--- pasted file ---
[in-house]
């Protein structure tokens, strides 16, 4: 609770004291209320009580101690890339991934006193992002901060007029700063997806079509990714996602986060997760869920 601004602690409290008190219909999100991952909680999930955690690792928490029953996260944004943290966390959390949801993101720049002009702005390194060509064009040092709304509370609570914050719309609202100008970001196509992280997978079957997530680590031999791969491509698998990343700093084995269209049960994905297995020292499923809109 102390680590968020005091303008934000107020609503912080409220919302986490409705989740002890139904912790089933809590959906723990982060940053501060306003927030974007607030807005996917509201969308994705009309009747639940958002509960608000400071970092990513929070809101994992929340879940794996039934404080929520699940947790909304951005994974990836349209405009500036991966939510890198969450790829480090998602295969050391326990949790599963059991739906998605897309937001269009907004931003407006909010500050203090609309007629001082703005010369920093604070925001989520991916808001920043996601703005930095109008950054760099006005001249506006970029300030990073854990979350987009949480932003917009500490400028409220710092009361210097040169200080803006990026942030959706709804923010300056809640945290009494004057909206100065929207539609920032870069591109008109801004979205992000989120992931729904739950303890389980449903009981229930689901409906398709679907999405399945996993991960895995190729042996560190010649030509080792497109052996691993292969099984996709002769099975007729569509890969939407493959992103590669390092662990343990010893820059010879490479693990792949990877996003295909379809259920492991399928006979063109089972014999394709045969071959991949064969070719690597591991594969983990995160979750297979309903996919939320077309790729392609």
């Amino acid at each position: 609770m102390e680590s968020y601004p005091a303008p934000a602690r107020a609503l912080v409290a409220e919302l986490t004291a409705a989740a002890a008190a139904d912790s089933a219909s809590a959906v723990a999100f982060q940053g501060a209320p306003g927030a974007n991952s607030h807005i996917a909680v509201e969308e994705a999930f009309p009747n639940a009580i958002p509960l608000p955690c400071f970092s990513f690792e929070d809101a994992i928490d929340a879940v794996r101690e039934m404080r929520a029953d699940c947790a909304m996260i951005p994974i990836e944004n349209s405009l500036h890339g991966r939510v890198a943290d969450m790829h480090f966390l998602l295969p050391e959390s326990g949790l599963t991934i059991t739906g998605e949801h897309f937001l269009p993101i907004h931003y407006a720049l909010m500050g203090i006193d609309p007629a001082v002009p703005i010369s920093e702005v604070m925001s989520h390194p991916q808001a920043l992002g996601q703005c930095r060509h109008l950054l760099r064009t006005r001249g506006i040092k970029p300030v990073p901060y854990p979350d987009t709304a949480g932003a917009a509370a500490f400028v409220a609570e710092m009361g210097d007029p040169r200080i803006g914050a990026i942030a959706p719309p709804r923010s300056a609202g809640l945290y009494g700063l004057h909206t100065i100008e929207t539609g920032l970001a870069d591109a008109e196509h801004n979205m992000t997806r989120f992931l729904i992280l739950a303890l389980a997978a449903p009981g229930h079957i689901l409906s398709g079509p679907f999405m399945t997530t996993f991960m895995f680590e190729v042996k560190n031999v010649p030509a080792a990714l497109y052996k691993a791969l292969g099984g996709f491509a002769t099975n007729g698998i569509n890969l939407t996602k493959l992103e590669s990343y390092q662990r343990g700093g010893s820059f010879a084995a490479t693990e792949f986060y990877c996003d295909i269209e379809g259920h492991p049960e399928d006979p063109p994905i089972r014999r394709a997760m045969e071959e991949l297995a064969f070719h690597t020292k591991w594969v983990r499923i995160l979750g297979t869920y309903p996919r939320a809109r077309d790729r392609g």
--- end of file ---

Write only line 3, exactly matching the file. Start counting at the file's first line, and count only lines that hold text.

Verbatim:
């Amino acid at each position: 609770m102390e680590s968020y601004p005091a303008p934000a602690r107020a609503l912080v409290a409220e919302l986490t004291a409705a989740a002890a008190a139904d912790s089933a219909s809590a959906v723990a999100f982060q940053g501060a209320p306003g927030a974007n991952s607030h807005i996917a909680v509201e969308e994705a999930f009309p009747n639940a009580i958002p509960l608000p955690c400071f970092s990513f690792e929070d809101a994992i928490d929340a879940v794996r101690e039934m404080r929520a029953d699940c947790a909304m996260i951005p994974i990836e944004n349209s405009l500036h890339g991966r939510v890198a943290d969450m790829h480090f966390l998602l295969p050391e959390s326990g949790l599963t991934i059991t739906g998605e949801h897309f937001l269009p993101i907004h931003y407006a720049l909010m500050g203090i006193d609309p007629a001082v002009p703005i010369s920093e702005v604070m925001s989520h390194p991916q808001a920043l992002g996601q703005c930095r060509h109008l950054l760099r064009t006005r001249g506006i040092k970029p300030v990073p901060y854990p979350d987009t709304a949480g932003a917009a509370a500490f400028v409220a609570e710092m009361g210097d007029p040169r200080i803006g914050a990026i942030a959706p719309p709804r923010s300056a609202g809640l945290y009494g700063l004057h909206t100065i100008e929207t539609g920032l970001a870069d591109a008109e196509h801004n979205m992000t997806r989120f992931l729904i992280l739950a303890l389980a997978a449903p009981g229930h079957i689901l409906s398709g079509p679907f999405m399945t997530t996993f991960m895995f680590e190729v042996k560190n031999v010649p030509a080792a990714l497109y052996k691993a791969l292969g099984g996709f491509a002769t099975n007729g698998i569509n890969l939407t996602k493959l992103e590669s990343y390092q662990r343990g700093g010893s820059f010879a084995a490479t693990e792949f986060y990877c996003d295909i269209e379809g259920h492991p049960e399928d006979p063109p994905i089972r014999r394709a997760m045969e071959e991949l297995a064969f070719h690597t020292k591991w594969v983990r499923i995160l979750g297979t869920y309903p996919r939320a809109r077309d790729r392609g």